Saturday, October 23, 2010


Mumbai University bans Rohinton Mistry's Booker-nominated novel Such a Long Journey from its syllabus, following threats by the Shiv Sena.

Linked here is Mistry's response to what he alludes to as a "sorry spectacle" and here, an article in The Daily Maverick on the incident.

Deboleena Rakshit, UG III

Thursday, June 24, 2010

The Obscene Body

"The burgeoning recent work of women in the arts is fueled by three thousand years of fracture-the masculist enforcement of self-righteous institutionalizations that have dogged our heels. My anger, when I first discovered this subtle and pervasive censorship, this excision, paralleled my later rage and confusion at being denied a feminine pronoun (The artist, he . . . Everyone will hand up his hat. Creative man and his images) and upon discovering that my culture denies females an honorable genital. My sexuality was idealized, fetishized, but the organic experience of my own body was referred to as defiling, stinking, contaminating. Bible study and graffiti under the train trestle shared a common deprecation. History, sexuality, and naming were subsumed, contorted. I would have to be "a spy in the house of art."

- From Carolee Schneemann's "The Obscene Body/Politic". It isn't feasible to post the 9-page essay here, but I can forward the .pdf file to anyone interested. Drop in an e-mail or a comment on my blog.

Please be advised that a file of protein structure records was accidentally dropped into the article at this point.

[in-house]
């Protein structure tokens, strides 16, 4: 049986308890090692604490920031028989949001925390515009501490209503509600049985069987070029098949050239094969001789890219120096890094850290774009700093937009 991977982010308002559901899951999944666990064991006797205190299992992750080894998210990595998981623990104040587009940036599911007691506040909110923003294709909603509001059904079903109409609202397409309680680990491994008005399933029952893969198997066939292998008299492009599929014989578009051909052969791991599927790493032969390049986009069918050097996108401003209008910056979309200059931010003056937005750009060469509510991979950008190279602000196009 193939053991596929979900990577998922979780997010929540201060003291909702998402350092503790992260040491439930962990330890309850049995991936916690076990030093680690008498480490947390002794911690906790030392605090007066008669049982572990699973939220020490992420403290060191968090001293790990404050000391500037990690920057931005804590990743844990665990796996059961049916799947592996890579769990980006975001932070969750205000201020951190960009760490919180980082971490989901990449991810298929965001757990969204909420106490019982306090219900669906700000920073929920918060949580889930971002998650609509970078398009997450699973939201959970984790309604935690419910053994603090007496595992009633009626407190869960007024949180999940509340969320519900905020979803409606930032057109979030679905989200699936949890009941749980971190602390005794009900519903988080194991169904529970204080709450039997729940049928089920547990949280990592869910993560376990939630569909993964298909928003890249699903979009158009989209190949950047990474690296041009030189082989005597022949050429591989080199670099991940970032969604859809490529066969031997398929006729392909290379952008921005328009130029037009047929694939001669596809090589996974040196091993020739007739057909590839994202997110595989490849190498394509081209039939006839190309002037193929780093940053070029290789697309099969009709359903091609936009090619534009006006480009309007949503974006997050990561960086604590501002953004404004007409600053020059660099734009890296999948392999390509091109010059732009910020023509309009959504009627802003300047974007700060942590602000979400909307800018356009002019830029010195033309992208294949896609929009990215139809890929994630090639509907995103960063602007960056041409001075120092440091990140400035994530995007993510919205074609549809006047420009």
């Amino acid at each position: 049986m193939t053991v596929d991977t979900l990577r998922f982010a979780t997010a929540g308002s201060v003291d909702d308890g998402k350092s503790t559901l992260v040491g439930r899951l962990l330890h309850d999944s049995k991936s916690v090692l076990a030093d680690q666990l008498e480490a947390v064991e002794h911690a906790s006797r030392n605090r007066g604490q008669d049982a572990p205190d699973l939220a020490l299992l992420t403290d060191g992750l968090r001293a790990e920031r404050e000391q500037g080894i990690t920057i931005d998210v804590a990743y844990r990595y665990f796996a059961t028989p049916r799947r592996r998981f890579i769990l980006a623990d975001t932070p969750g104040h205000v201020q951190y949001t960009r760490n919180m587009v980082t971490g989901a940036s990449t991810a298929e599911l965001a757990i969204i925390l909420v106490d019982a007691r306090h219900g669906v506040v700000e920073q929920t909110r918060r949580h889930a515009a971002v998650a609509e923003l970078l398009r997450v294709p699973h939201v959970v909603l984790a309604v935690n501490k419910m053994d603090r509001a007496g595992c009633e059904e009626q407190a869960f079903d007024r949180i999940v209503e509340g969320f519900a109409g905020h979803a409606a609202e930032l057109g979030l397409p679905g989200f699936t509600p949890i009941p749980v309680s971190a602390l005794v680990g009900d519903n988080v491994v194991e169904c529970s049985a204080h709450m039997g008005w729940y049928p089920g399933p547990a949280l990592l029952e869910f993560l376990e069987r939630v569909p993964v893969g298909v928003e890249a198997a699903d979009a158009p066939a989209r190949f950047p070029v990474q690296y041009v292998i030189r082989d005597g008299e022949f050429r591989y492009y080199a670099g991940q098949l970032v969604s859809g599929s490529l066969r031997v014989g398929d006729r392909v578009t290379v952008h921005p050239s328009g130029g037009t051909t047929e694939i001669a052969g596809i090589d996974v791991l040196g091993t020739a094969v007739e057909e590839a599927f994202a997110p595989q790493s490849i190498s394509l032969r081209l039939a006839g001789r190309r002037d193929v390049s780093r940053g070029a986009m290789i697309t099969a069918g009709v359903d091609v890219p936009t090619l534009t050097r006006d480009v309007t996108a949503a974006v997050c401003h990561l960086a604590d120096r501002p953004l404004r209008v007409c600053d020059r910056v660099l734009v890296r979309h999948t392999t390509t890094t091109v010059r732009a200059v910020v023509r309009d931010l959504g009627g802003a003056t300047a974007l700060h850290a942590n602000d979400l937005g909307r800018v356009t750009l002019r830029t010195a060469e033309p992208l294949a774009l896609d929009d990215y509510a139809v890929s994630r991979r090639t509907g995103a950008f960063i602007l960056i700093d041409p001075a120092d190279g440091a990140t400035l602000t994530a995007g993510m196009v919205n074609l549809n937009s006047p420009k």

Saturday, May 22, 2010

China and the Cyberspace: Censorship in the Blogosphere

The history of an authoritarian regime seems to be a curiously ironical one. One would think that the more powerful it gets, the more secure it would feel. Funnily, all the great dictators have been the epitomes of paranoia. A parodied image of Hitler with his moustache twitching in suspicion, or a Stalin yelling in guttural Russian has become a part of popular culture. However, we joke about them because they are dead, to put it crudely. This paranoia is still at large in one of the remaining authoritarian regimes today: China.
The irony is not over yet. The harsher the crackdown gets, the wider the network of subversion. The State’s machinery of censorship is admittedly impressive. To counter this, the Internet has provided a much needed outlet for the numerous voices being stifled within the country. Much to its dubious credit, internet censorship in China is highly advanced. In spite of that citizen bloggers are eking out newer ways to bypass such restraints.
In this paper, I have looked at the issue of censorship in China and the latest challenge that it has been facing. Subversive blogging has started all over the country notwithstanding the daily shut-downs and blackouts that bloggers have to face. Some unlucky ones are detained or placed under house arrest. Such clemency, however, is not shown to the Tibetans. Their blogs are unceremoniously shut down while they disappear, often permanently into the depths of the Chinese prisons.
I have managed to interview two of the most famous subversive bloggers/citizen journalists who operate out of China, namely Richard Burger and Zuola. In order to view the situation from a wider angle I have also spoken to Julen Madariaga, an European blogger from Shanghai. However, all my efforts to contact any Tibetan have been futile. I endeavoured through various sources in vain. It is understandable, since any Tibetan indulging in so called “subversive” activities could receive a 15 year sentence if he or she is lucky. That includes answering questions for an innocuous college project in India.